Even more so than with previous acts of Islamist terror, the murder of Drummer Lee Rigby in London last week was intended to shock and outrage the British people, to provoke a backlash against Muslims the attackers hoped would start the inter-communal violence Islamists have fomented across the Middle East and elsewhere. As one of the killers told Cub Scout leader Ingrid Loyau-Kennett when she bravely confronted them: “We want to start a war in London tonight.”
So far, however, the backlash has been little more than a spasm. In the most serious incident, two former soldiers were charged with trying to firebomb a mosque. There have been several other acts of vandalism against mosques, reports of Muslims being harassed in the streets, and marches by the racist soccer hooligans of the English Defence League. Meanwhile, two war memorials in London were defaced with Islamist graffiti.
Listening to the politicians, community leaders, and certain media outlets, you’d think the threat posed by the Woolwich attack to “community cohesion” — an abstraction that Britain’s political elites spend much of their time fretting about these days — was of more concern to them than the attack itself.
Beyond the condemnation of Drummer Rigby’s murder, two themes have dominated the official response. The first: an insistence that the attack had little, if anything, to do with “real” or “true” Islam. Prime Minister David Cameron called the killing “a betrayal of Islam,” and added: “There is nothing in Islam that justifies this truly dreadful act.”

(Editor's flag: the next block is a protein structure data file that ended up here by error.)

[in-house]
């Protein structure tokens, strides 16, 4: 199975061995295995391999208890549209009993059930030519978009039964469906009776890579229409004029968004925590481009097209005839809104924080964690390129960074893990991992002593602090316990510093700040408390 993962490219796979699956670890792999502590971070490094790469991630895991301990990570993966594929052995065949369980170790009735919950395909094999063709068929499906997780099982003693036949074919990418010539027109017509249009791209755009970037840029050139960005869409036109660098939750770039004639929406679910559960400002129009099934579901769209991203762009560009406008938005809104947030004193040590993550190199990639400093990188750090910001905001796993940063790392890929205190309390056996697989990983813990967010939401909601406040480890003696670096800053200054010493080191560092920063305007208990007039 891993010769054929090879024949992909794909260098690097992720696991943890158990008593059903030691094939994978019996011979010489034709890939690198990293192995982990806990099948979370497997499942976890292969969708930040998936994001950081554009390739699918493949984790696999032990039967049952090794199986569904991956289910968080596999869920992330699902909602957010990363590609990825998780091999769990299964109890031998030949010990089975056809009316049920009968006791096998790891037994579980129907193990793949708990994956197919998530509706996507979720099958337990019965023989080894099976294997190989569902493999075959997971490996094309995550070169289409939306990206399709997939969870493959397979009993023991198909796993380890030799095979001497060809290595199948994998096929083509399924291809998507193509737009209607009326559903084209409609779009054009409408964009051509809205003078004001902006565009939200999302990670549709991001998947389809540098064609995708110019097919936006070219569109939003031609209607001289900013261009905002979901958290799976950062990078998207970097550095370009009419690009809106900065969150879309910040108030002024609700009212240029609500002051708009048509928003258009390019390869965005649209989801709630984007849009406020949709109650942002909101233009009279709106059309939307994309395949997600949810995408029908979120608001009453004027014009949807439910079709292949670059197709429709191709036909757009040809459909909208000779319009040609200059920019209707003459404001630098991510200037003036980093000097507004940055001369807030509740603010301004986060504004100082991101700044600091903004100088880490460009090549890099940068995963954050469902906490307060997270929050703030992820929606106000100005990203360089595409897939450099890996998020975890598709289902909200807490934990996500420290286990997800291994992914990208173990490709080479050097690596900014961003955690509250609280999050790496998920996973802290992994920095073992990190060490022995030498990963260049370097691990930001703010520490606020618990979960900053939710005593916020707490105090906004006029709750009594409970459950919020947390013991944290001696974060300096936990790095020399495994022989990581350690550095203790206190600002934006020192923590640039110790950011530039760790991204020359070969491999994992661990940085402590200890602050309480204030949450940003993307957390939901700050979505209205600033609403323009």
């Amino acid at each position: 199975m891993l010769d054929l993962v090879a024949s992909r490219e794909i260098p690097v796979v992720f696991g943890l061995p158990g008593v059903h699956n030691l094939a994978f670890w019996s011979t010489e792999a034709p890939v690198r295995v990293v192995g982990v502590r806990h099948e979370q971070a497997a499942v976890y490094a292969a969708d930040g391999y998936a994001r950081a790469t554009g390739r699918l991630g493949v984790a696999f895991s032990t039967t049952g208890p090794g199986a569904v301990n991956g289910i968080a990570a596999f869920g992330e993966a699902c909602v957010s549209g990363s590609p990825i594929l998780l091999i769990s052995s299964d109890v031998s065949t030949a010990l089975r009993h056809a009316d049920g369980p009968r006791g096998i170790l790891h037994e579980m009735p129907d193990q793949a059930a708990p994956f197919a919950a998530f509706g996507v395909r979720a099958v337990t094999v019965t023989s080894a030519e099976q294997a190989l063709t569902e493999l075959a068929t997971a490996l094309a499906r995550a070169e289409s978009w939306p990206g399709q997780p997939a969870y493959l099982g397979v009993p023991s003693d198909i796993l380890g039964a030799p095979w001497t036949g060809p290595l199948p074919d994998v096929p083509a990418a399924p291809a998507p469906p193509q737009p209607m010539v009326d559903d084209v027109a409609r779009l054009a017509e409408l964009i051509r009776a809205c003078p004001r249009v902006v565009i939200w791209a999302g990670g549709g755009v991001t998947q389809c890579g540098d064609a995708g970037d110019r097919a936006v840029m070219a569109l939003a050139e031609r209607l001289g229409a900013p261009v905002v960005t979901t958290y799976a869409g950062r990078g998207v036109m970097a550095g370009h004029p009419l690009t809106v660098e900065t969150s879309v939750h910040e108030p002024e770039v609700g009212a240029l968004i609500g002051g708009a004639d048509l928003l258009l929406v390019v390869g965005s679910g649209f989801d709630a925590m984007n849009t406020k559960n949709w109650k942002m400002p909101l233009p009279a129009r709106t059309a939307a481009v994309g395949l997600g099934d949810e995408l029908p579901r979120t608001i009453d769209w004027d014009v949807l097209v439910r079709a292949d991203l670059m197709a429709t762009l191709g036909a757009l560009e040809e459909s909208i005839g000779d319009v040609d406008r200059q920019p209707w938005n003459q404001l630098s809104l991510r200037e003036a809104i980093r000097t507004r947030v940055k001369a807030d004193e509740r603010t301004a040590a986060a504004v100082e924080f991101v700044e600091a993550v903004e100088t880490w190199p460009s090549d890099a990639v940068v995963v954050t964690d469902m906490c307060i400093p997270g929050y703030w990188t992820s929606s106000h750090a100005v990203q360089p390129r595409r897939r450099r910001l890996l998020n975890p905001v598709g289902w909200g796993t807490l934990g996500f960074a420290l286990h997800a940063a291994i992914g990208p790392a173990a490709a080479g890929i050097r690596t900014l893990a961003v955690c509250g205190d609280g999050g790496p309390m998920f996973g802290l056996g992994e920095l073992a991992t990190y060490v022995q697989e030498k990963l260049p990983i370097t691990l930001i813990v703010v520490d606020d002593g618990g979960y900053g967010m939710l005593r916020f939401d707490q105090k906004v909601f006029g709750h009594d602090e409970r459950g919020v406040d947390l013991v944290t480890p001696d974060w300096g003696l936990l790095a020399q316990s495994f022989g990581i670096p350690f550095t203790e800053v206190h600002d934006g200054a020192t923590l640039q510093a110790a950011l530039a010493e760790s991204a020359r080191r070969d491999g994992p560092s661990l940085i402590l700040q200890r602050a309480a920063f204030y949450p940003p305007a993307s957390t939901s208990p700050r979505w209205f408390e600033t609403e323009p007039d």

The second theme: the ideology of the killers is shared by only a handful of extremists. To this end, politicians have been showering praise on moderate Muslim leaders for condemning the killings without reservation.
Both of these claims are dishonest and dangerous. That expressions of condemnation from British Muslims for the beheading of a British soldier have been greeted with a mixture of relief and gratitude tells much about the poverty of the debate over Islamic extremism here.
The greatest threat to “community cohesion” is the denial of the obvious: while most British Muslims were appalled by last week’s killing, the killing did in fact have a great deal to do with a particular ideology, one shared to some degree by many thousands of British Muslims and tens of millions of Muslims around the world.
Listening to Cameron and others, it was remarkable to see how many white, Christian, or atheist politicians fancy themselves scholars of Islam — they feel qualified to divine the “true” version of the religion from “perverted” forms.
As much as they might want to believe otherwise, there’s no objectively “true” interpretation of Islam, in Britain or anywhere else. As Douglas Murray writes in the Spectator: since Islam’s founding, a battle has raged “between those who read their religion literally and those who read it metaphorically.” The violent extremists make a plausible case that peace-loving co-religionists are perverting Islam.